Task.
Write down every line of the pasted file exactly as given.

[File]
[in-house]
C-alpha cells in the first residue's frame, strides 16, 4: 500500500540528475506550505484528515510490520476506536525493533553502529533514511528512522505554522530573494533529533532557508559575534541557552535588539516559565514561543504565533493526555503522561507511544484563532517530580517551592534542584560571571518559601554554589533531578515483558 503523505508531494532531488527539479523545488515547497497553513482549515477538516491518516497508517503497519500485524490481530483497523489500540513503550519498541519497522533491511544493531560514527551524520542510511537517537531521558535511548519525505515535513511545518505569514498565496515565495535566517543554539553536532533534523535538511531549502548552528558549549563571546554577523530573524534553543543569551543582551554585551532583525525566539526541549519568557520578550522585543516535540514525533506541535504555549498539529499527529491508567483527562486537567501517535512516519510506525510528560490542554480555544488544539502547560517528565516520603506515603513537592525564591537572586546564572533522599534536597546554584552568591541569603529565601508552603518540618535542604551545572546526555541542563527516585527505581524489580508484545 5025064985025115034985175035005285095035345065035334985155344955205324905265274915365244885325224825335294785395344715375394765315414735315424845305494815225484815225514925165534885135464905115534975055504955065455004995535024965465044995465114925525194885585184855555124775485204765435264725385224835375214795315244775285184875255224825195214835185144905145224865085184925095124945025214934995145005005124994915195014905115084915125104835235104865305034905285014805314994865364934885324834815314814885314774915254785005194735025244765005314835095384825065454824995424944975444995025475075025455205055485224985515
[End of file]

[in-house]
C-alpha cells in the first residue's frame, strides 16, 4: 500500500540528475506550505484528515510490520476506536525493533553502529533514511528512522505554522530573494533529533532557508559575534541557552535588539516559565514561543504565533493526555503522561507511544484563532517530580517551592534542584560571571518559601554554589533531578515483558 503523505508531494532531488527539479523545488515547497497553513482549515477538516491518516497508517503497519500485524490481530483497523489500540513503550519498541519497522533491511544493531560514527551524520542510511537517537531521558535511548519525505515535513511545518505569514498565496515565495535566517543554539553536532533534523535538511531549502548552528558549549563571546554577523530573524534553543543569551543582551554585551532583525525566539526541549519568557520578550522585543516535540514525533506541535504555549498539529499527529491508567483527562486537567501517535512516519510506525510528560490542554480555544488544539502547560517528565516520603506515603513537592525564591537572586546564572533522599534536597546554584552568591541569603529565601508552603518540618535542604551545572546526555541542563527516585527505581524489580508484545 5025064985025115034985175035005285095035345065035334985155344955205324905265274915365244885325224825335294785395344715375394765315414735315424845305494815225484815225514925165534885135464905115534975055504955065455004995535024965465044995465114925525194885585184855555124775485204765435264725385224835375214795315244775285184875255224825195214835185144905145224865085184925095124945025214934995145005005124994915195014905115084915125104835235104865305034905285014805314994865364934885324834815314814885314774915254785005194735025244765005314835095384825065454824995424944975444995025475075025455205055485224985515